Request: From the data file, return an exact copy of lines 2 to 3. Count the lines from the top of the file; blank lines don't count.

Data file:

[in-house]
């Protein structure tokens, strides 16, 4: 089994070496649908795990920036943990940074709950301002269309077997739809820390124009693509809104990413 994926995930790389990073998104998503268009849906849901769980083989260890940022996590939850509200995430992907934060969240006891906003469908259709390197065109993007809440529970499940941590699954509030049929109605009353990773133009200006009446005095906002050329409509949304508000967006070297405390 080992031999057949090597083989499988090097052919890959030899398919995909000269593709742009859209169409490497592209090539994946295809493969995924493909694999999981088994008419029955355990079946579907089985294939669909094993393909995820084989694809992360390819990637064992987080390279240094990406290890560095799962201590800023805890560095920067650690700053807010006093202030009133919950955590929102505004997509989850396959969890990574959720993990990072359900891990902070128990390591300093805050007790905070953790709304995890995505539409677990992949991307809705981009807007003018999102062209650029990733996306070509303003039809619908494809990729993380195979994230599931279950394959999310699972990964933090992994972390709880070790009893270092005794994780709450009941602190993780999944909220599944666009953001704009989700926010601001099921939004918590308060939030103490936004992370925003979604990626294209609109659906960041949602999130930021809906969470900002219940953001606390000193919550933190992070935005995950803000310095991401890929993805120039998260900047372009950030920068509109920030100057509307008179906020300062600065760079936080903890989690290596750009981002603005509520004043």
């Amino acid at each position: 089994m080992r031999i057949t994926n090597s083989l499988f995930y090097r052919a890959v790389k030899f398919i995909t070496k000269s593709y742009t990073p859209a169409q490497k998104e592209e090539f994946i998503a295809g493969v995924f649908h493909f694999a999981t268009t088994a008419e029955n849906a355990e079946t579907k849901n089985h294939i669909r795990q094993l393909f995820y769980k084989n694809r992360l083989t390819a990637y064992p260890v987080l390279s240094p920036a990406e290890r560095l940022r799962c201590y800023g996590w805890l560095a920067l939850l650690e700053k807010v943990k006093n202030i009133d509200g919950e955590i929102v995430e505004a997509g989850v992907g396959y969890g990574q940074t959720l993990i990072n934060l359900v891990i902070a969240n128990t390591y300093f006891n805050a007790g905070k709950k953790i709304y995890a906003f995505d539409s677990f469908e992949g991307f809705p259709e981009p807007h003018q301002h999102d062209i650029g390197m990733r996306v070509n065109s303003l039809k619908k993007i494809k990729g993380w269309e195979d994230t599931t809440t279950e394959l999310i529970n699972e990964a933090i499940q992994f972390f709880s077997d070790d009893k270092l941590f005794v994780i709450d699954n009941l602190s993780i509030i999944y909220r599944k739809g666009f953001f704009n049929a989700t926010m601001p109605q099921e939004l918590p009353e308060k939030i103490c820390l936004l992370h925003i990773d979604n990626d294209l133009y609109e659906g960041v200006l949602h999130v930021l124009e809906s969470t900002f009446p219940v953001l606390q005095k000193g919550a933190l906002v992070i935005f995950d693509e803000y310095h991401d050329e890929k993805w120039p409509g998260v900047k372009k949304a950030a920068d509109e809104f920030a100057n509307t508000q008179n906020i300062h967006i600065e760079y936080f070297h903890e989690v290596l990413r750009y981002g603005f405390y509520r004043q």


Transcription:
């Protein structure tokens, strides 16, 4: 089994070496649908795990920036943990940074709950301002269309077997739809820390124009693509809104990413 994926995930790389990073998104998503268009849906849901769980083989260890940022996590939850509200995430992907934060969240006891906003469908259709390197065109993007809440529970499940941590699954509030049929109605009353990773133009200006009446005095906002050329409509949304508000967006070297405390 080992031999057949090597083989499988090097052919890959030899398919995909000269593709742009859209169409490497592209090539994946295809493969995924493909694999999981088994008419029955355990079946579907089985294939669909094993393909995820084989694809992360390819990637064992987080390279240094990406290890560095799962201590800023805890560095920067650690700053807010006093202030009133919950955590929102505004997509989850396959969890990574959720993990990072359900891990902070128990390591300093805050007790905070953790709304995890995505539409677990992949991307809705981009807007003018999102062209650029990733996306070509303003039809619908494809990729993380195979994230599931279950394959999310699972990964933090992994972390709880070790009893270092005794994780709450009941602190993780999944909220599944666009953001704009989700926010601001099921939004918590308060939030103490936004992370925003979604990626294209609109659906960041949602999130930021809906969470900002219940953001606390000193919550933190992070935005995950803000310095991401890929993805120039998260900047372009950030920068509109920030100057509307008179906020300062600065760079936080903890989690290596750009981002603005509520004043």
């Amino acid at each position: 089994m080992r031999i057949t994926n090597s083989l499988f995930y090097r052919a890959v790389k030899f398919i995909t070496k000269s593709y742009t990073p859209a169409q490497k998104e592209e090539f994946i998503a295809g493969v995924f649908h493909f694999a999981t268009t088994a008419e029955n849906a355990e079946t579907k849901n089985h294939i669909r795990q094993l393909f995820y769980k084989n694809r992360l083989t390819a990637y064992p260890v987080l390279s240094p920036a990406e290890r560095l940022r799962c201590y800023g996590w805890l560095a920067l939850l650690e700053k807010v943990k006093n202030i009133d509200g919950e955590i929102v995430e505004a997509g989850v992907g396959y969890g990574q940074t959720l993990i990072n934060l359900v891990i902070a969240n128990t390591y300093f006891n805050a007790g905070k709950k953790i709304y995890a906003f995505d539409s677990f469908e992949g991307f809705p259709e981009p807007h003018q301002h999102d062209i650029g390197m990733r996306v070509n065109s303003l039809k619908k993007i494809k990729g993380w269309e195979d994230t599931t809440t279950e394959l999310i529970n699972e990964a933090i499940q992994f972390f709880s077997d070790d009893k270092l941590f005794v994780i709450d699954n009941l602190s993780i509030i999944y909220r599944k739809g666009f953001f704009n049929a989700t926010m601001p109605q099921e939004l918590p009353e308060k939030i103490c820390l936004l992370h925003i990773d979604n990626d294209l133009y609109e659906g960041v200006l949602h999130v930021l124009e809906s969470t900002f009446p219940v953001l606390q005095k000193g919550a933190l906002v992070i935005f995950d693509e803000y310095h991401d050329e890929k993805w120039p409509g998260v900047k372009k949304a950030a920068d509109e809104f920030a100057n509307t508000q008179n906020i300062h967006i600065e760079y936080f070297h903890e989690v290596l990413r750009y981002g603005f405390y509520r004043q």